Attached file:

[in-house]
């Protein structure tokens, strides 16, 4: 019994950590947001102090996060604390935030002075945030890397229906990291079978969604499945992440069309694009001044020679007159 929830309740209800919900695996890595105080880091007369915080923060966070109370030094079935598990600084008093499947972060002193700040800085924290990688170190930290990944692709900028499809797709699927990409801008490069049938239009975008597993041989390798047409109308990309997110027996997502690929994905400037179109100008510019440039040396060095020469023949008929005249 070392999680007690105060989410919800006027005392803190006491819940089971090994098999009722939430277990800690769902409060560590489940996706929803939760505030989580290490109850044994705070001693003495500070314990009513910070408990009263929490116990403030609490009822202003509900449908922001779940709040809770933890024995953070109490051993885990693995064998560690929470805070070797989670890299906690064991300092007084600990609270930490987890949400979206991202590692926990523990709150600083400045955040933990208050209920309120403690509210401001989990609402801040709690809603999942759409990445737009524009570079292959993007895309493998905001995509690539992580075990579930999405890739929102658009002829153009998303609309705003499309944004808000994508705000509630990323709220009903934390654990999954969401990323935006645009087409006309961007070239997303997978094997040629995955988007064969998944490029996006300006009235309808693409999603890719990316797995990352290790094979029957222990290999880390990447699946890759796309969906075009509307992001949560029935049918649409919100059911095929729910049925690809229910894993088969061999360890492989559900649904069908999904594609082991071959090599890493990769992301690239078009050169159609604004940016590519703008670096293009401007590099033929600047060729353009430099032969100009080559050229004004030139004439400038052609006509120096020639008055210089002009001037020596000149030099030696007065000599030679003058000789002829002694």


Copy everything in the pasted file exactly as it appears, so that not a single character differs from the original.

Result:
[in-house]
């Protein structure tokens, strides 16, 4: 019994950590947001102090996060604390935030002075945030890397229906990291079978969604499945992440069309694009001044020679007159 929830309740209800919900695996890595105080880091007369915080923060966070109370030094079935598990600084008093499947972060002193700040800085924290990688170190930290990944692709900028499809797709699927990409801008490069049938239009975008597993041989390798047409109308990309997110027996997502690929994905400037179109100008510019440039040396060095020469023949008929005249 070392999680007690105060989410919800006027005392803190006491819940089971090994098999009722939430277990800690769902409060560590489940996706929803939760505030989580290490109850044994705070001693003495500070314990009513910070408990009263929490116990403030609490009822202003509900449908922001779940709040809770933890024995953070109490051993885990693995064998560690929470805070070797989670890299906690064991300092007084600990609270930490987890949400979206991202590692926990523990709150600083400045955040933990208050209920309120403690509210401001989990609402801040709690809603999942759409990445737009524009570079292959993007895309493998905001995509690539992580075990579930999405890739929102658009002829153009998303609309705003499309944004808000994508705000509630990323709220009903934390654990999954969401990323935006645009087409006309961007070239997303997978094997040629995955988007064969998944490029996006300006009235309808693409999603890719990316797995990352290790094979029957222990290999880390990447699946890759796309969906075009509307992001949560029935049918649409919100059911095929729910049925690809229910894993088969061999360890492989559900649904069908999904594609082991071959090599890493990769992301690239078009050169159609604004940016590519703008670096293009401007590099033929600047060729353009430099032969100009080559050229004004030139004439400038052609006509120096020639008055210089002009001037020596000149030099030696007065000599030679003058000789002829002694």